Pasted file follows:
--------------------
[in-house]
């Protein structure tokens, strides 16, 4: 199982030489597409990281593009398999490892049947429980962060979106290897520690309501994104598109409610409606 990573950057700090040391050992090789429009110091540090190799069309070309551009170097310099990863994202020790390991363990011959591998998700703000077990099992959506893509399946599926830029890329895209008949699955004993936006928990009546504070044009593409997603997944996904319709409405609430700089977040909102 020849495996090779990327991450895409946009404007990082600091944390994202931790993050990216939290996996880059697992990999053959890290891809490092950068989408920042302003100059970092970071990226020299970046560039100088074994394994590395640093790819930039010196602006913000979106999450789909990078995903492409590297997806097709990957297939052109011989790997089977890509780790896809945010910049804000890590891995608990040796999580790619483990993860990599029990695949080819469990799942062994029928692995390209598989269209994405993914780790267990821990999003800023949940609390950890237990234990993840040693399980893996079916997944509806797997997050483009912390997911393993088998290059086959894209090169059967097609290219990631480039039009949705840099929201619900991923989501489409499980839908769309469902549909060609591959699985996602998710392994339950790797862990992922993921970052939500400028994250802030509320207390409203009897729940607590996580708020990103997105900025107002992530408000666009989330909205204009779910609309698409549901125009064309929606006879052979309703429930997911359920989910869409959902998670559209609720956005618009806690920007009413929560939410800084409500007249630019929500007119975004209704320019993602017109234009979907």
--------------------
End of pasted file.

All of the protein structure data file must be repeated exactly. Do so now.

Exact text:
[in-house]
């Protein structure tokens, strides 16, 4: 199982030489597409990281593009398999490892049947429980962060979106290897520690309501994104598109409610409606 990573950057700090040391050992090789429009110091540090190799069309070309551009170097310099990863994202020790390991363990011959591998998700703000077990099992959506893509399946599926830029890329895209008949699955004993936006928990009546504070044009593409997603997944996904319709409405609430700089977040909102 020849495996090779990327991450895409946009404007990082600091944390994202931790993050990216939290996996880059697992990999053959890290891809490092950068989408920042302003100059970092970071990226020299970046560039100088074994394994590395640093790819930039010196602006913000979106999450789909990078995903492409590297997806097709990957297939052109011989790997089977890509780790896809945010910049804000890590891995608990040796999580790619483990993860990599029990695949080819469990799942062994029928692995390209598989269209994405993914780790267990821990999003800023949940609390950890237990234990993840040693399980893996079916997944509806797997997050483009912390997911393993088998290059086959894209090169059967097609290219990631480039039009949705840099929201619900991923989501489409499980839908769309469902549909060609591959699985996602998710392994339950790797862990992922993921970052939500400028994250802030509320207390409203009897729940607590996580708020990103997105900025107002992530408000666009989330909205204009779910609309698409549901125009064309929606006879052979309703429930997911359920989910869409959902998670559209609720956005618009806690920007009413929560939410800084409500007249630019929500007119975004209704320019993602017109234009979907």